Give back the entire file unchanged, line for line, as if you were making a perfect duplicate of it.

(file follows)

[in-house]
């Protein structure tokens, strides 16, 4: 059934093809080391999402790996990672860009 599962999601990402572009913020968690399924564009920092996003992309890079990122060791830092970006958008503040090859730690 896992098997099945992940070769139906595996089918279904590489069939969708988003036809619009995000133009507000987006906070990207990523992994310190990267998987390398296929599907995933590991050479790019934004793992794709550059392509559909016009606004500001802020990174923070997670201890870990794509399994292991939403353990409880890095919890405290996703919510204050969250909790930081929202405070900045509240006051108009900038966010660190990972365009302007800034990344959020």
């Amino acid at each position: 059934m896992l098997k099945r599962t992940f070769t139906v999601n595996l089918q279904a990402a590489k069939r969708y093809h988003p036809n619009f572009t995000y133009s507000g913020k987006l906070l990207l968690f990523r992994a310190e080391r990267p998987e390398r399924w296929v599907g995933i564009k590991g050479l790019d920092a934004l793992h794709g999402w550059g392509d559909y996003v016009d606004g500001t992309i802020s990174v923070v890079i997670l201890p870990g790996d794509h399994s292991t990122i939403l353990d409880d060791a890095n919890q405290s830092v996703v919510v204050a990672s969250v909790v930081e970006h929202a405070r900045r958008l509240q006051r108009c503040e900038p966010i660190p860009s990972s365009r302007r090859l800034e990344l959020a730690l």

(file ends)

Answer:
[in-house]
């Protein structure tokens, strides 16, 4: 059934093809080391999402790996990672860009 599962999601990402572009913020968690399924564009920092996003992309890079990122060791830092970006958008503040090859730690 896992098997099945992940070769139906595996089918279904590489069939969708988003036809619009995000133009507000987006906070990207990523992994310190990267998987390398296929599907995933590991050479790019934004793992794709550059392509559909016009606004500001802020990174923070997670201890870990794509399994292991939403353990409880890095919890405290996703919510204050969250909790930081929202405070900045509240006051108009900038966010660190990972365009302007800034990344959020």
């Amino acid at each position: 059934m896992l098997k099945r599962t992940f070769t139906v999601n595996l089918q279904a990402a590489k069939r969708y093809h988003p036809n619009f572009t995000y133009s507000g913020k987006l906070l990207l968690f990523r992994a310190e080391r990267p998987e390398r399924w296929v599907g995933i564009k590991g050479l790019d920092a934004l793992h794709g999402w550059g392509d559909y996003v016009d606004g500001t992309i802020s990174v923070v890079i997670l201890p870990g790996d794509h399994s292991t990122i939403l353990d409880d060791a890095n919890q405290s830092v996703v919510v204050a990672s969250v909790v930081e970006h929202a405070r900045r958008l509240q006051r108009c503040e900038p966010i660190p860009s990972s365009r302007r090859l800034e990344l959020a730690l």